News Round-Up: March 2009 4th Edition

In this news round-up, relapse prevention was found to be effective in first episode psychosis compared to treatment as usual in one study while late onset depression was associated with an increased prevalence of mild cognitive impairment after treatment response in a cross-sectional study.

Research in Dementia

In a prospective study of community-based people with dementia (n=48) including post-mortem, visual hallucinations were associated with a higher frequency of neocortical lewy-related pathology, abnormal posture and gait than those without visual hallucinations. However in 59% of cases the diagnosis was Alzheimer’s Disease with concurrent Lewy Body related pathology (Tsuang et al, 2009)(STT3). Iron levels were elevated in the hippocampus in 26 people with Alzheimer’s Disease compared to controls in a phase-imaging study of 26 people with Alzheimer’s Disease and 24 controls with potential diagnostic implications (Ding et al, 2009)(STT4). In a cross-sectional study looking at 109 people aged 65 years or older with depression (who had responded to treatment) and 65 controls who had never experienced depression, the depressed group had just under twice the prevalence (38% – 2/3 amnestic, 1/3 non-amnestic) of Mild Cognitive Impairment as the control group (Bhalla et al, 2009)(STT4).

In a meta-analysis of 14 studies which looked at hippocampal volume in people with Mild Cognitive Impairment and Alzheimer’s Disease compared to controls there was found to be greater atrophy in the left hippocampus in both MCI and AD groups as well as a greater degree of atrophy in AD subjects (24.2% left, 23.1% right reduction in hippocampal volume) than in MCI (12.9% left, 11.1% right reduction in hippocampal volume) with both being significantly greater than controls (Shi et al, 2009)(STT3).

In a study of 629 elderly people without dementia, vibratory threshold measured at the ankles/toes were significantly correlated with composite mobility scores (Buchman et al, 2009)(STT3). In a small case control series of Frontotemporal Dementia, 12 people with MAPT gene mutations were found to have greater grey matter loss in the frontal, parietal and anteromedial temporal lobes copared to the control group while the 12 people with PGRN gene mutations were found to have greater grey matter loss in the frontal, parietal and posterior temporal lobes than controls (Whitwell et al, 2009)(STT5). In a 5-year prospective cohort study, over 70% of people with mild behavioural impairment converted to dementia and were more likely to develop Frontotemporal Dementia than Alzheimer’s Disease and the authors suggest that MBI may be an FTD prodrome (Taragano et al, 2009).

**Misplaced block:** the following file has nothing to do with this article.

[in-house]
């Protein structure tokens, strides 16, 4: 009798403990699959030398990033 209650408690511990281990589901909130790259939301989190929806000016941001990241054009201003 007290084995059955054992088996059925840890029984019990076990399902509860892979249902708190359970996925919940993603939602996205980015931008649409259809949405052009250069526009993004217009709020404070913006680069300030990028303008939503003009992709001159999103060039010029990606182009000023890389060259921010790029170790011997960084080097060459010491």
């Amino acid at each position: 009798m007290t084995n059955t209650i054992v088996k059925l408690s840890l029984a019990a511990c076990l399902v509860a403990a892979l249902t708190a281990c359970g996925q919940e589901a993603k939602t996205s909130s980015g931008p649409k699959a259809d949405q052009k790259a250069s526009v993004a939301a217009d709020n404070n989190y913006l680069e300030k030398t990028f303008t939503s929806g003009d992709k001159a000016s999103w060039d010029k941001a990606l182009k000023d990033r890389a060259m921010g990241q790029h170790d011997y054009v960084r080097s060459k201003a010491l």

Research In Depression

A small study (n=14) found that Verenicline, a nicotinic acetylcholine receptor partial agonist was associated with a significant improvement in mood (using a self-report measure) and 44% achieving abstinence from smoking with the authors recommending further research to confirm these findings (Philip et al, 2009)(STT5) .

Research in Psychosis

A randomised-controlled trial of treatment as usual (n=40) versus individual and family CBT relapse prevention (n=41) in people with first episode psychosis found a significantly longer time to relapse in the relapse prevention group (Gleeson et al, 2009).